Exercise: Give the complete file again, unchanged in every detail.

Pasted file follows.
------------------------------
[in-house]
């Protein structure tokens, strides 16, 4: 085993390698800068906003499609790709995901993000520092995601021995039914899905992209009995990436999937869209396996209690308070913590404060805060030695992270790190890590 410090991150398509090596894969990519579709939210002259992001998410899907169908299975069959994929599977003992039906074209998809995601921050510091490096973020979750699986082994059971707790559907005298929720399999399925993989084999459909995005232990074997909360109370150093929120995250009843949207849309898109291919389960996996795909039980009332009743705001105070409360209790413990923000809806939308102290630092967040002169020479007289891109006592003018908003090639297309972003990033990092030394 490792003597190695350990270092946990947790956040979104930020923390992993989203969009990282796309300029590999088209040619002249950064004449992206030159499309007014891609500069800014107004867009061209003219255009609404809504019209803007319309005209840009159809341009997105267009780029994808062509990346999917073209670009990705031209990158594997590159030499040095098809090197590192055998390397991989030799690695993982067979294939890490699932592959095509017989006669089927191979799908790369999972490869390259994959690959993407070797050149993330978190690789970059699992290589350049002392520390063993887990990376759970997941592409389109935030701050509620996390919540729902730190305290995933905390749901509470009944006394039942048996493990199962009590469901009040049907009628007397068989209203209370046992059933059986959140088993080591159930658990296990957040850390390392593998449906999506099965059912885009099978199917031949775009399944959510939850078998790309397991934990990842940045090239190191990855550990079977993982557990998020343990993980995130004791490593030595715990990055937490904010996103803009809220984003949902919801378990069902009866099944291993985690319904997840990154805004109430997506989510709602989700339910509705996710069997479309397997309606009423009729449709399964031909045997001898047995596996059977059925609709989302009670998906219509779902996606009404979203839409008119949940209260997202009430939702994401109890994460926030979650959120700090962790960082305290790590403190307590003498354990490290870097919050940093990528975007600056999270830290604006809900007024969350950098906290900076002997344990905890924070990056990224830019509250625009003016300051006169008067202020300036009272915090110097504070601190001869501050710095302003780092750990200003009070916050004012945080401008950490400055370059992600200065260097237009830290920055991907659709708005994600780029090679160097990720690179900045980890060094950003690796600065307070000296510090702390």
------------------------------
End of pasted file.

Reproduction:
[in-house]
């Protein structure tokens, strides 16, 4: 085993390698800068906003499609790709995901993000520092995601021995039914899905992209009995990436999937869209396996209690308070913590404060805060030695992270790190890590 410090991150398509090596894969990519579709939210002259992001998410899907169908299975069959994929599977003992039906074209998809995601921050510091490096973020979750699986082994059971707790559907005298929720399999399925993989084999459909995005232990074997909360109370150093929120995250009843949207849309898109291919389960996996795909039980009332009743705001105070409360209790413990923000809806939308102290630092967040002169020479007289891109006592003018908003090639297309972003990033990092030394 490792003597190695350990270092946990947790956040979104930020923390992993989203969009990282796309300029590999088209040619002249950064004449992206030159499309007014891609500069800014107004867009061209003219255009609404809504019209803007319309005209840009159809341009997105267009780029994808062509990346999917073209670009990705031209990158594997590159030499040095098809090197590192055998390397991989030799690695993982067979294939890490699932592959095509017989006669089927191979799908790369999972490869390259994959690959993407070797050149993330978190690789970059699992290589350049002392520390063993887990990376759970997941592409389109935030701050509620996390919540729902730190305290995933905390749901509470009944006394039942048996493990199962009590469901009040049907009628007397068989209203209370046992059933059986959140088993080591159930658990296990957040850390390392593998449906999506099965059912885009099978199917031949775009399944959510939850078998790309397991934990990842940045090239190191990855550990079977993982557990998020343990993980995130004791490593030595715990990055937490904010996103803009809220984003949902919801378990069902009866099944291993985690319904997840990154805004109430997506989510709602989700339910509705996710069997479309397997309606009423009729449709399964031909045997001898047995596996059977059925609709989302009670998906219509779902996606009404979203839409008119949940209260997202009430939702994401109890994460926030979650959120700090962790960082305290790590403190307590003498354990490290870097919050940093990528975007600056999270830290604006809900007024969350950098906290900076002997344990905890924070990056990224830019509250625009003016300051006169008067202020300036009272915090110097504070601190001869501050710095302003780092750990200003009070916050004012945080401008950490400055370059992600200065260097237009830290920055991907659709708005994600780029090679160097990720690179900045980890060094950003690796600065307070000296510090702390």